Misunderstanding MSAs Could Cost You a $1 Million – NMP Skip to main content

Misunderstanding MSAs Could Cost You a $1 Million

Bubba Mills
Dec 01, 2015

Let’s get right to it shall we? Do you want to avoid $1 million in fines? That’s exactly what I thought … keep reading.

The topic today is MSAs–Marketing Service Agreements, and if you do them wrong, you could end up facing that kind of fine. When it comes to MSAs today, things are getting serious.

First, an MSA is a relationship between a mortgage broker and a real estate broker, a title company or a home warranty company where the mortgage broker agrees to market the services of one of those entities for a fee. It might go like this: One of those companies pays you, say, $3,000 a month if you include their information in your marketing materials or ads. So far, no problem. These agreements are fine and they’re permitted under the Real Estate Settlement Procedures Act (RESPA).

The problem occurs when a mortgage broker gets greedy and makes several of these agreement with those different entities—basically reducing its marketing spend to zero—or worse, actually entering these MSAs as a way to make money.

Attorneys say it’s imperative to make sure that the relationship between the mortgage broker and the title or real estate company is not tied to sales or productivity. They say valuing the marketing services that the mortgage broker is performing is essential to analyzing whether the agreement complies with RESPA. Overvaluation can lead to serious penalties from the Consumer Finance Protection Bureau (CFPB).

In fact, those prosecutions by CFPB for RESPA violations are on the rise. Yes, it appears MSAs are squarely in the CFPB’s crosshairs. And the CFPB may fine companies up to $5,000 a day for violating RESPA. If the violation was reckless, those fines can jump to $25,000 a day. And if a company knowingly violates or ignores the provisions, the CFPB can levy fines up to $1 million a day.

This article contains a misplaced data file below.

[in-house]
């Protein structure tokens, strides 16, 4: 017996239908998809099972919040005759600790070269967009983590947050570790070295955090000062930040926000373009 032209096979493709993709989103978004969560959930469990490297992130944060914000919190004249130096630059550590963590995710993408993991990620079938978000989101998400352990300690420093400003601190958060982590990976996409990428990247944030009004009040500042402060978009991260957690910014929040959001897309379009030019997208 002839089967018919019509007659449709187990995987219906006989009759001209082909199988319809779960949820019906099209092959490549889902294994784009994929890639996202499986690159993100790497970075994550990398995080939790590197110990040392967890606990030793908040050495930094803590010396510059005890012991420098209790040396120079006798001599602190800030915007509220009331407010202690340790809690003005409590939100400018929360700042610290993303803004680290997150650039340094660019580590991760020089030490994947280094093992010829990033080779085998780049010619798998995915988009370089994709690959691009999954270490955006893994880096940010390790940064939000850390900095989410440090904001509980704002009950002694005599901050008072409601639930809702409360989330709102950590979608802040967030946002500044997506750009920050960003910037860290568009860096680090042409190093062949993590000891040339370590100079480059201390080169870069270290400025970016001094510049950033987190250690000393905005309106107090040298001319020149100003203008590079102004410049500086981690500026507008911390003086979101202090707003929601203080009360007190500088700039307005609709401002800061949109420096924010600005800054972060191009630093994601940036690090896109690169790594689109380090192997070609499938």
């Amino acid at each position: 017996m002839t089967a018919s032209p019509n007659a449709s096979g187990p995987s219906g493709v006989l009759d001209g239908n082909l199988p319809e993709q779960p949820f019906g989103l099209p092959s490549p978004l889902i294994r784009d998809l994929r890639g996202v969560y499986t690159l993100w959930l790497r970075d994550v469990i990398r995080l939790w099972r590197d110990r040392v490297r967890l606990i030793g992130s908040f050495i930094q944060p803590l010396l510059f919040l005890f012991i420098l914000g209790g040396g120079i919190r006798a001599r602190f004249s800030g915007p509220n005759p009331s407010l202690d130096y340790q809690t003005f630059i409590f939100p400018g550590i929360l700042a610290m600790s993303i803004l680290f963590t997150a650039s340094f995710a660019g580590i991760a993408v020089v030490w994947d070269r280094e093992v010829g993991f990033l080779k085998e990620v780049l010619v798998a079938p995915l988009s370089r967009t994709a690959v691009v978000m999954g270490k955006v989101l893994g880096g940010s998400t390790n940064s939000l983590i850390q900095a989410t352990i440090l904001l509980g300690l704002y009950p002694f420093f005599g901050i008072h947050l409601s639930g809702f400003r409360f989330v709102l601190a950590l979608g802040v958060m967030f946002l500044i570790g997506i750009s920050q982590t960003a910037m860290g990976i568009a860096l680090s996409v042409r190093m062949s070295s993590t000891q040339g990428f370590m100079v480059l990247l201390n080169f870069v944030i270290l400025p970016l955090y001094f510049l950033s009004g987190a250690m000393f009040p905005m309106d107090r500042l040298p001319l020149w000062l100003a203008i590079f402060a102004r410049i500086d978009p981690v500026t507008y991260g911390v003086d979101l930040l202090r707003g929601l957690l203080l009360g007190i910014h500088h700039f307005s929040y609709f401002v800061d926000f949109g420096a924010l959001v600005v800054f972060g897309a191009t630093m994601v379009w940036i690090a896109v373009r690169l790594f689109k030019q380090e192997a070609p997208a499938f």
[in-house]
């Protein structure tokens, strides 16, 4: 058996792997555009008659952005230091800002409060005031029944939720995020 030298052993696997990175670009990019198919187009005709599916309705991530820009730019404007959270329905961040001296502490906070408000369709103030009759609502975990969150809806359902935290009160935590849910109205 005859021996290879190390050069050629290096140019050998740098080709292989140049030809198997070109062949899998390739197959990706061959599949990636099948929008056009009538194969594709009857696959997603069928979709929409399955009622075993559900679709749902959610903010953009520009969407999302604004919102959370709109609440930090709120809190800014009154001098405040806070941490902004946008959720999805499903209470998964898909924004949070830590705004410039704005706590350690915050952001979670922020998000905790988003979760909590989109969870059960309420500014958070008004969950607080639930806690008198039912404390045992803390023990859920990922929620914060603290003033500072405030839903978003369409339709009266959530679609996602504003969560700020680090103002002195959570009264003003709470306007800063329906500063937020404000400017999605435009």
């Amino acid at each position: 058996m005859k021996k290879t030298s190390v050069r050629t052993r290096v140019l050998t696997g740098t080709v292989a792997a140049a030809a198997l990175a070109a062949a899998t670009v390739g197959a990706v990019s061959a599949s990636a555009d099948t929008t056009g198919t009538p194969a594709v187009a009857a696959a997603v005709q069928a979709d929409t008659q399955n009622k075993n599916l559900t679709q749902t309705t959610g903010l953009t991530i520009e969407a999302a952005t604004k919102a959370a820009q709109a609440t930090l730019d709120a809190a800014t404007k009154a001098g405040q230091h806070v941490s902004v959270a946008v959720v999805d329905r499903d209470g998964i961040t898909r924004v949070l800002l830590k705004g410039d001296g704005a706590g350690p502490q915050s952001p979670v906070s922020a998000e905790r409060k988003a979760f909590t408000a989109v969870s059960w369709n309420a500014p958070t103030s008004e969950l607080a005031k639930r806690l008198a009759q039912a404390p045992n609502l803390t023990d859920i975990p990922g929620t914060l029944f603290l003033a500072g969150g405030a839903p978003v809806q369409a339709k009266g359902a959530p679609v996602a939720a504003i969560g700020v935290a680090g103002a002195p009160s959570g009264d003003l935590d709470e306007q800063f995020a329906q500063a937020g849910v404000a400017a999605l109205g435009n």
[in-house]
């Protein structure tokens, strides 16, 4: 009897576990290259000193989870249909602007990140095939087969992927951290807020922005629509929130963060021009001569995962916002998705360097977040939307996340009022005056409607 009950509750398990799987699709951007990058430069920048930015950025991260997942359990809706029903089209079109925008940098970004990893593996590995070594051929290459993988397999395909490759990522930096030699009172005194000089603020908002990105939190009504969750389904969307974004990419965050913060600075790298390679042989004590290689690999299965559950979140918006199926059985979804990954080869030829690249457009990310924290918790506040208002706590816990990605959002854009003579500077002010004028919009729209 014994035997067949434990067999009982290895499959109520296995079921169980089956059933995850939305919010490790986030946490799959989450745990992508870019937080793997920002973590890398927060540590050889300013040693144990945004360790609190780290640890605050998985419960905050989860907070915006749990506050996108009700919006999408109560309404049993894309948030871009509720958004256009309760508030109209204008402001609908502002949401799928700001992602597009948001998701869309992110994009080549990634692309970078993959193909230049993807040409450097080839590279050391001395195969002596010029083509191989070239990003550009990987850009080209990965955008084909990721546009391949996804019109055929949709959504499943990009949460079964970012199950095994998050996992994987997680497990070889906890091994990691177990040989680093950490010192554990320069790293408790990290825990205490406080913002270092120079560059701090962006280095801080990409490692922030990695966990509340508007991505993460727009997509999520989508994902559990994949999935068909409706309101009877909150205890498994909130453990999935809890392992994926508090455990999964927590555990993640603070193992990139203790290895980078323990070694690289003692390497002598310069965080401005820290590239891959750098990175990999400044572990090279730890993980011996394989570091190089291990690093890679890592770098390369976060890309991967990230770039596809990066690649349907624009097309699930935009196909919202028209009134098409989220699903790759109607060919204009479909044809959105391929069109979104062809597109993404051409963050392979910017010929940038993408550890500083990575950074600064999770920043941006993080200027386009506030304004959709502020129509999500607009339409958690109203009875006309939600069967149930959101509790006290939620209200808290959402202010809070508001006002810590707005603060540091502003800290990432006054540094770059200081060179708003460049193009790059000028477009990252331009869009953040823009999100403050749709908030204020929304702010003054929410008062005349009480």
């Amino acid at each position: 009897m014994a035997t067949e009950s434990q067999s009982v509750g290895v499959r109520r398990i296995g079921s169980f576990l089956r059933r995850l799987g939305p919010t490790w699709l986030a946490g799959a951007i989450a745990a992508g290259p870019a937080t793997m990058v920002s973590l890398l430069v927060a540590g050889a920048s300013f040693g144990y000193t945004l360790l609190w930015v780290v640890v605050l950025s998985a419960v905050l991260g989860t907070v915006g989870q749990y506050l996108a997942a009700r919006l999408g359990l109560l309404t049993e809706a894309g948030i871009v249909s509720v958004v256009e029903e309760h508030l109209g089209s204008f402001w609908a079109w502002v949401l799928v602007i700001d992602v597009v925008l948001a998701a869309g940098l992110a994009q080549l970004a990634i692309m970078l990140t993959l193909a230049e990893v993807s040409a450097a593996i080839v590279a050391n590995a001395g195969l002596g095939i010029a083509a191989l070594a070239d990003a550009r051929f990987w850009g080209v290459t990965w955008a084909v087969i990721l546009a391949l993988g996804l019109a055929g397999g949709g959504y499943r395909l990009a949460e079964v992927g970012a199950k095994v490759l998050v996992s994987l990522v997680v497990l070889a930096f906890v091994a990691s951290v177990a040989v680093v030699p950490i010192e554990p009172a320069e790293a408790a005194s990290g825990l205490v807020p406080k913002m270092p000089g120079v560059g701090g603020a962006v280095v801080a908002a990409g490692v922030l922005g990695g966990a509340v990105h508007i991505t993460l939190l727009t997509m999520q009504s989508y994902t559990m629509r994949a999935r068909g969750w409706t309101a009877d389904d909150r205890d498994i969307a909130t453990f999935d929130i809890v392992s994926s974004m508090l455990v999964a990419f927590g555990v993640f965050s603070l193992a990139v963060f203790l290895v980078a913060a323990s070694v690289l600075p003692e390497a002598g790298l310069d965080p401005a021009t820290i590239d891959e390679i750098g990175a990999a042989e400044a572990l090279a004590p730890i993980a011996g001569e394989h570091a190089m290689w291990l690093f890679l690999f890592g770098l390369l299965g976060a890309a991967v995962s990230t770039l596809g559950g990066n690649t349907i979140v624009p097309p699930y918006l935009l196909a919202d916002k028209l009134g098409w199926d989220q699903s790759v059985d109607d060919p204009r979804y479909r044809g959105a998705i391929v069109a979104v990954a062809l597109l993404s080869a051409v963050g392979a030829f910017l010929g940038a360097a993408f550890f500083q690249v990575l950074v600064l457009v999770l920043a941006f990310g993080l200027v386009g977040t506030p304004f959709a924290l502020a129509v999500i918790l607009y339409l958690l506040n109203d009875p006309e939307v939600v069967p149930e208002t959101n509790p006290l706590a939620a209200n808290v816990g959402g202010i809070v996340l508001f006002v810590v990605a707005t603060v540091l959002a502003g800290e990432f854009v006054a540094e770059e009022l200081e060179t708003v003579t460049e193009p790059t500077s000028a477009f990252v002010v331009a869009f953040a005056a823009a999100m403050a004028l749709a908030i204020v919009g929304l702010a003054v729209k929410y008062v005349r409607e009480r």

If you’re a broker and your mortgage office has an MSA with a title company, let an attorney look it over to ensure it complies with RESPA. It’s better to spot a problem and fix it before the CFPB gets involved.

In the meantime, here are some key points attorneys say to remember about MSAs:

Offer only advertising and/or marketing. In an MSA, the mortgage broker is essentially being hired to advertise the services of the other entity, so limit your services to advertising—nothing else.

Keep payments proportionate. If your MSA is between two parties, then each party need to pay its proportionate amount of marketing expenses—each needs to pay 50 percent. If you bring in a third party, then break the payments into thirds.

Value your marketing services objectively. Sharing ad space and passing along prorated advertising costs to a partnering company are aspects of MSAs that are easy to value. But email campaigns or other generic marketing services are tougher to value. Experts say hire an auditing firm to offer objective values of marketing services.

Track services. If a mortgage broker is being paid for services it’s not performing, that’s a RESPA violation. Create a way to measure services rendered objectively so that both the mortgage broker and the company paying for the services can track what’s being done.



Bubba Mills is executive vice president of Corcoran Consulting & Coaching Inc. He may be reached by phone at (800) 957-8353 or visit www.corcorancoaching.com.



This article originally appeared in the September 2015 print edition of National Mortgage Professional Magazine.

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